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Time for a Deal with China, Say Farm-State Senators

Half a dozen farm-state senators urged Trump trade officials on Thursday to speedily resolve the Sino-U.S. trade war that is compounding hard times on the farm. Senate Agriculture Committee Chairman Pat Roberts brushed aside assurances of a rosy future when trade deals are completed. “Some farmers aren’t going to make it,” he said.

“It is time for both countries to remain at the table and reach the best deal possible,” said Roberts in opening a committee hearing on “Certainty in the Global Markets for the U.S. Agriculture Sector.” Ag exports, a key source of farm revenue, are forecast to drop by 4% this year. Net farm income, a gauge of profits, is in a four-year slump, while persistently wet weather has disrupted spring planting and is lowering the outlook this year’s crops.

“To be sure, there are choppy waters right now in the gap,” said Ted McKinney, agriculture undersecretary for trade, who expressed confidence that President Trump’s policy of confrontation and tariffs would pay off in more favorable trade relations. Farmers and ranchers are sticking with the administration, he said, and a second year of trade mitigation payments would help producers in the near term.

South Dakotan John Thune, a member of the Senate Republican leadership, relayed a question from farmers in his home state: What’s the time line on China? “The answer is, I don’t know,” replied Chief U.S. Agricultural Negotiator Gregg Doud. The next obvious opportunity for progress, he said, is an expected meeting between President Trump and Chinese President Xi Jinping at the G20 summit June 28-29 in Japan.

When Thune asked about negotiations with Japan, Doud replied, “Ongoing as we speak.” Japan is the No. 3 market for U.S. farm exports, behind Canada and Mexico. China used to be No. 1 but now ranks fifth, due to retaliatory tariffs.

“I am concerned there will be long-lasting harm” to U.S. farm exports from Trump’s “reckless approach to trade,” said Michigan Senator Debbie Stabenow, the senior Democrat on the committee. “The administration’s strategy toward trade is to throw everything against the wall and hope something sticks.” Minnesota Democrat Tina Smith asked about the president’s promise of large food and ag purchases by Mexico. “We’re waiting to hear the specifics on that,” McKinney responded.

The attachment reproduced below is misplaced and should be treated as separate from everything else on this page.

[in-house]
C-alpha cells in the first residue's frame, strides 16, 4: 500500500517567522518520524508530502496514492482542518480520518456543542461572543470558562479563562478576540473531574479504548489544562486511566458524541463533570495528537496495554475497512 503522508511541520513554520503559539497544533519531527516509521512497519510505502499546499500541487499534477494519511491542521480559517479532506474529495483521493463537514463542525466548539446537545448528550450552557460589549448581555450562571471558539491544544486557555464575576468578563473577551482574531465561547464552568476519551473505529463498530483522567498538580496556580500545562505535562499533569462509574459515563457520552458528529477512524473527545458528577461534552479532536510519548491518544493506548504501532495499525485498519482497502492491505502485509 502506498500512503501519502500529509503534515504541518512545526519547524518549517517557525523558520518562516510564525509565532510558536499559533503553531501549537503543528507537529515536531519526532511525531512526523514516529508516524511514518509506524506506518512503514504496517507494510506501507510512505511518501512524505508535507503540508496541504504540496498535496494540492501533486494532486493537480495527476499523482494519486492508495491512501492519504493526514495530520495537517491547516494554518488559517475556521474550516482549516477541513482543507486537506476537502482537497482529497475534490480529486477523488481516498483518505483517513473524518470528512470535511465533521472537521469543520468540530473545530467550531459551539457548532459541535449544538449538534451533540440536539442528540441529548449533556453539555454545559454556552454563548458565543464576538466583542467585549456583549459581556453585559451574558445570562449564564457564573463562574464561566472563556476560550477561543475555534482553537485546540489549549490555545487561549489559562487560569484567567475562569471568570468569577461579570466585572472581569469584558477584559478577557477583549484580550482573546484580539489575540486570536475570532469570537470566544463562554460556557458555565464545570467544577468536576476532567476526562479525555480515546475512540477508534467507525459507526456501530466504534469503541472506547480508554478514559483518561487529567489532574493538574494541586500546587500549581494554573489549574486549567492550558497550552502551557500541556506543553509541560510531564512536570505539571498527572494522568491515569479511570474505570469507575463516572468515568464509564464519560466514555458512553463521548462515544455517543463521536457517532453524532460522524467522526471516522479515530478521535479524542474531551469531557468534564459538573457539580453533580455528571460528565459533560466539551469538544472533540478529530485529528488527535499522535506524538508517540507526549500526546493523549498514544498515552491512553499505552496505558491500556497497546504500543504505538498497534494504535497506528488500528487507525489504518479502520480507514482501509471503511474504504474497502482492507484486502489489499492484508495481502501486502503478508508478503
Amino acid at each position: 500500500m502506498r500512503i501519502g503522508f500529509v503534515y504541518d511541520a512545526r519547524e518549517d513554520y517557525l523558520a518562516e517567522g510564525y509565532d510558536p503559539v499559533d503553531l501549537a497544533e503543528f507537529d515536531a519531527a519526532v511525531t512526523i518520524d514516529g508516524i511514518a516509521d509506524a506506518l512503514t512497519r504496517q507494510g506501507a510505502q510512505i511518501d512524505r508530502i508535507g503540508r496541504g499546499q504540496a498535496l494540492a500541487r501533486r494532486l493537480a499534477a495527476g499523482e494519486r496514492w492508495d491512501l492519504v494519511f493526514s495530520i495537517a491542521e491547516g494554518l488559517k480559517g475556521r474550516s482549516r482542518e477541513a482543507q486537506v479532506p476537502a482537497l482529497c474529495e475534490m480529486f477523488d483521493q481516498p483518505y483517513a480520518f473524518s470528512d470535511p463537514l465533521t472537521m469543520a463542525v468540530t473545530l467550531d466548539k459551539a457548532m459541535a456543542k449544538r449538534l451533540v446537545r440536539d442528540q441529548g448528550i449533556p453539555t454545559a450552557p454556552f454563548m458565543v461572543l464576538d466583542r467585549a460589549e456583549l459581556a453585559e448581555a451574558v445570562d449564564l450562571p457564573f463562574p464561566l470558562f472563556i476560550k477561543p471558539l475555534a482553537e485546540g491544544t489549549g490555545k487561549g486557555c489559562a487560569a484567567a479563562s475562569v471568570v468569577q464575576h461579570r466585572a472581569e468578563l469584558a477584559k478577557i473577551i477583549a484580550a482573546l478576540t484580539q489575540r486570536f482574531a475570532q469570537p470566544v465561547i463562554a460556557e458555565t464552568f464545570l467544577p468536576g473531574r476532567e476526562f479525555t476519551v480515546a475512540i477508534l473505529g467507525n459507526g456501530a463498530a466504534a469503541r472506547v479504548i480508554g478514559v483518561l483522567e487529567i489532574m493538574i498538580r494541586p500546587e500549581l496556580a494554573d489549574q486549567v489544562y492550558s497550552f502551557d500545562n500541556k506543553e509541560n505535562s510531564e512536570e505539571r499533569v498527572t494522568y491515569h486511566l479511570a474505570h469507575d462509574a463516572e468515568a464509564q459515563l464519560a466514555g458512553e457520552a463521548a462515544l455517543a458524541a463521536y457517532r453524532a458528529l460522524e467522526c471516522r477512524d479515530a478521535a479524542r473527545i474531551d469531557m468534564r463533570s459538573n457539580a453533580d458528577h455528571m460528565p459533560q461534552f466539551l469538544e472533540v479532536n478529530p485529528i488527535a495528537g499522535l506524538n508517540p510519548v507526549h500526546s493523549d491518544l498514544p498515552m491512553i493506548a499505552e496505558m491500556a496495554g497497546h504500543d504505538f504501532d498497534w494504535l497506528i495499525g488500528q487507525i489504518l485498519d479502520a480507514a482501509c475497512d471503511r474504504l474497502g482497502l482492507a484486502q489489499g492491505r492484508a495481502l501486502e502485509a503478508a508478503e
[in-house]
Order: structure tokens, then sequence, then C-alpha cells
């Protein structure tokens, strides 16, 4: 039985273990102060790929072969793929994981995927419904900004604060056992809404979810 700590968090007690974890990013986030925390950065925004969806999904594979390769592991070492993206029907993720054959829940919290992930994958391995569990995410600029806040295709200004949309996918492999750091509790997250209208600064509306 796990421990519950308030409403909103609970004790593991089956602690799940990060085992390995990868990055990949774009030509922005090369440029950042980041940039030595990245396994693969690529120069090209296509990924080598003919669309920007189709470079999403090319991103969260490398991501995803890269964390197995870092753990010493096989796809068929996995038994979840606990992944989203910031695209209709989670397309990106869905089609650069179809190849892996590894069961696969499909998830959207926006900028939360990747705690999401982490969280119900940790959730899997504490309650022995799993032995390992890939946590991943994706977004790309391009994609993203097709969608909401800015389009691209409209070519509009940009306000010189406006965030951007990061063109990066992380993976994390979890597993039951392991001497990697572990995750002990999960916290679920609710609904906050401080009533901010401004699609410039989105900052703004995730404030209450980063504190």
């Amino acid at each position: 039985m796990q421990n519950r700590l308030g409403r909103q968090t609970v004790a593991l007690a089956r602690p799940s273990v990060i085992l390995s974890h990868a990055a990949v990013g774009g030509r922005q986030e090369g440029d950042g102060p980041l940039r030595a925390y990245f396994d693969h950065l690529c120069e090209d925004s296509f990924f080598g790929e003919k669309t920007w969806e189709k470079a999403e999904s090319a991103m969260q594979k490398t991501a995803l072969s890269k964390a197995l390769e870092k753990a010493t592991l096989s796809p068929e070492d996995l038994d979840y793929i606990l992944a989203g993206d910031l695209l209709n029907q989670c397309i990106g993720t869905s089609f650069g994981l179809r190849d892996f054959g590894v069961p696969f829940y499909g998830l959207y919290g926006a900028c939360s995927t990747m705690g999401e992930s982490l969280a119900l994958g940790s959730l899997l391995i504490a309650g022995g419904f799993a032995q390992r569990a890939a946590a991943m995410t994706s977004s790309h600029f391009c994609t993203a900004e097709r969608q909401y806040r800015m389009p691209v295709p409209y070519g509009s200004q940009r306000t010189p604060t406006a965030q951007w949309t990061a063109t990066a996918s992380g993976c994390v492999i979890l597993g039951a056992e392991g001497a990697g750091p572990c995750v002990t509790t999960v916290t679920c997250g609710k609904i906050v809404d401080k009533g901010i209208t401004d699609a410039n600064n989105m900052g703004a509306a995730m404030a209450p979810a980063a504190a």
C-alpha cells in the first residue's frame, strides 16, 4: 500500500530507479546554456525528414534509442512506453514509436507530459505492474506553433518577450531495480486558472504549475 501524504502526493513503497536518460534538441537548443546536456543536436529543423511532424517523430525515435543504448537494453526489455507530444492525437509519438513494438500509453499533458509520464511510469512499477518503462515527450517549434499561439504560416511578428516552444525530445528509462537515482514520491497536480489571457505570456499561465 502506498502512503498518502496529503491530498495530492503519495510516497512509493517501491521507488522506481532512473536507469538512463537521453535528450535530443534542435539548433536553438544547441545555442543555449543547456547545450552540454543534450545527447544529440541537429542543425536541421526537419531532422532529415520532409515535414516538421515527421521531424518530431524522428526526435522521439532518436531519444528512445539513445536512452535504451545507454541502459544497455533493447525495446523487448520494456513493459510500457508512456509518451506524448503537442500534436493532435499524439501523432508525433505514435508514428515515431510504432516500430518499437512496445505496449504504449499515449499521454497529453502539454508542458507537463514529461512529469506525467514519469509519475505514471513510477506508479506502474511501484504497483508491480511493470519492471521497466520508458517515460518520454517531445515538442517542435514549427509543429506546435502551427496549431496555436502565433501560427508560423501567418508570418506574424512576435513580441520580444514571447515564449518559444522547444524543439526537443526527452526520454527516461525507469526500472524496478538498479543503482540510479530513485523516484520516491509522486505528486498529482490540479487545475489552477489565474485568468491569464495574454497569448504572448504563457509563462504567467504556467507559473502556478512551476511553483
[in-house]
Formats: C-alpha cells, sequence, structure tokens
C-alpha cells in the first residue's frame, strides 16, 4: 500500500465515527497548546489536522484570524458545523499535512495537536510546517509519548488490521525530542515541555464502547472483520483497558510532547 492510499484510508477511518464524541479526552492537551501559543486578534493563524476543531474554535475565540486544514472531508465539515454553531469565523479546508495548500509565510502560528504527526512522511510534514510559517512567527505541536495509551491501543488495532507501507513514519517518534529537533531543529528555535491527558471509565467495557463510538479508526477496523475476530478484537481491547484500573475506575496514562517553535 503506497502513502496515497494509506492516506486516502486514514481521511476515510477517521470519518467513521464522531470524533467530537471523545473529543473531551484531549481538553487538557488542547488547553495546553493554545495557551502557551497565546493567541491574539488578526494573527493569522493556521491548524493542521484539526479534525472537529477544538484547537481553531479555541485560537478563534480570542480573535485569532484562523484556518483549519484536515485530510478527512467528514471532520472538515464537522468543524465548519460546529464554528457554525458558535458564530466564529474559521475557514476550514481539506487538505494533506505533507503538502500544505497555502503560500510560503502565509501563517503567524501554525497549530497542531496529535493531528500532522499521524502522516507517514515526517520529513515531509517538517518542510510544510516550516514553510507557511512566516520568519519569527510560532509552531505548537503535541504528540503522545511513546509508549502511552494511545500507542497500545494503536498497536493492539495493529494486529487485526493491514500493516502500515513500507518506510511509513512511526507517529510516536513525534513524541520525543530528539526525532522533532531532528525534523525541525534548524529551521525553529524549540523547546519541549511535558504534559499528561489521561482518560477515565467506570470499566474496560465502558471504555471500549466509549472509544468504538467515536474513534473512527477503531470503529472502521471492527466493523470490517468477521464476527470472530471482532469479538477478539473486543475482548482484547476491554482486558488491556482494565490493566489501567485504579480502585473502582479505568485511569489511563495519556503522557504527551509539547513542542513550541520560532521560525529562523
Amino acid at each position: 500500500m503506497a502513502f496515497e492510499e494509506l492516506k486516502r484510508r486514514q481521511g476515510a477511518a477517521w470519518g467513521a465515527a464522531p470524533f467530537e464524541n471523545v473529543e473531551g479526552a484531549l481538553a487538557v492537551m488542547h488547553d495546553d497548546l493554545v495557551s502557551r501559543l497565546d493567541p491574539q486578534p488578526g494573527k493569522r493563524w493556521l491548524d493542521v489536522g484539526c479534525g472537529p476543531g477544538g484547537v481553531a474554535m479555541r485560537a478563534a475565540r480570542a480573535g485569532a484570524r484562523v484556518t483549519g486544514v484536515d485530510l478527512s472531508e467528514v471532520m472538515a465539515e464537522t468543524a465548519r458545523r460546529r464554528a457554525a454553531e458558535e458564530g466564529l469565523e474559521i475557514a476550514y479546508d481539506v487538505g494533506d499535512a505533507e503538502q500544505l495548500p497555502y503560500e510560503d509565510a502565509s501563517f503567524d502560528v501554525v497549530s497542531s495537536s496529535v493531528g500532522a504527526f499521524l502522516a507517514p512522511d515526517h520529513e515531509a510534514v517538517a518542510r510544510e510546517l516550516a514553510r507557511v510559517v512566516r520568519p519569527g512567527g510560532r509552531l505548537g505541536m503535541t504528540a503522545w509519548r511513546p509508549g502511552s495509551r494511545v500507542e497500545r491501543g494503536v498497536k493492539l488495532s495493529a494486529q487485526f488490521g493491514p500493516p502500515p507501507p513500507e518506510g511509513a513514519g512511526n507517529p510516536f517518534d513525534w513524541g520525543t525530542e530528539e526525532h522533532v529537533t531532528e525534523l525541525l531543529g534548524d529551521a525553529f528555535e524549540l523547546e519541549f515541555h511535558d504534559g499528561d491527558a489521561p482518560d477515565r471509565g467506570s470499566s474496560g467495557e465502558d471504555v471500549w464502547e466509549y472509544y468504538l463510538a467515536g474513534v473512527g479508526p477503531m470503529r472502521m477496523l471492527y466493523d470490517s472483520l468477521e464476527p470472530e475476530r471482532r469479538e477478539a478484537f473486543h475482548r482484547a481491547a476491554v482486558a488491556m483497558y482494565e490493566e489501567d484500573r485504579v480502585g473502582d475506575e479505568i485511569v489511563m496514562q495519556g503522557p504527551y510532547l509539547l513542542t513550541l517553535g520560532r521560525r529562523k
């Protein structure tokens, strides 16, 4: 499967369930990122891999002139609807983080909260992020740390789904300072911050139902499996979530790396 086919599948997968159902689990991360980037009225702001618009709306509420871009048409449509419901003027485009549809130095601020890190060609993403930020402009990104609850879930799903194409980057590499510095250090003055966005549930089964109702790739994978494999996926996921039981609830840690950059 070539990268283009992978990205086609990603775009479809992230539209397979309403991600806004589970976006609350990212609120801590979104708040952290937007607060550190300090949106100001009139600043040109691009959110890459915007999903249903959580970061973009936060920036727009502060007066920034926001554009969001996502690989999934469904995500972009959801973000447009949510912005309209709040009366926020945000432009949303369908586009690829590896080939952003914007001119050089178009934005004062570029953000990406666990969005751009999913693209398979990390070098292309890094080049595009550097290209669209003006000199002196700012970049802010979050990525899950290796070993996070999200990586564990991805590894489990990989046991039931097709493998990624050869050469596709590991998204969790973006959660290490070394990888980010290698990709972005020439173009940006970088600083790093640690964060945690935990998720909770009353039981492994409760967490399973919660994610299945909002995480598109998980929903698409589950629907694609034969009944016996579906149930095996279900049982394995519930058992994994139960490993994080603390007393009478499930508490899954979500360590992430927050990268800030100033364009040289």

Minnesota Senator Amy Klobuchar, running for the Democratic nomination for president, asked where the administration drew the line on using tariffs on nontrade issues, an apparent reference to Trump’s recent threat of tariffs unless Mexico stopped migrants from crossing the southern border. “No one has created more leverage out of thin air than this president has,” replied Doud.

The top congressional priority of the administration is passage of the United States-Mexico-Canada Agreement, the successor to NAFTA, said McKinney, who said China and Japan were top of the list for negotiations.

Indiana Senator Mike Braun, a Republican, applauded Trump for demanding that China amend its trade practices. “Yes, it is going to cause some short-term pain. I think that’s what we’re going through.”

“Our farmers need a win,” said Senator Joni Ernst (R-IA), speaking a few minutes after Braun. Ernst pointed to the possibility of huge pork sales to China if tit-for-tat tariffs were removed. China’s national hog herd has shrunk by at least 10% this year amid an epidemic of African swine fever.

To watch a video of the hearing or to read statements by McKinney and Doud, click here.

Produced with FERN, non-profit reporting on food, agriculture, and environmental health.
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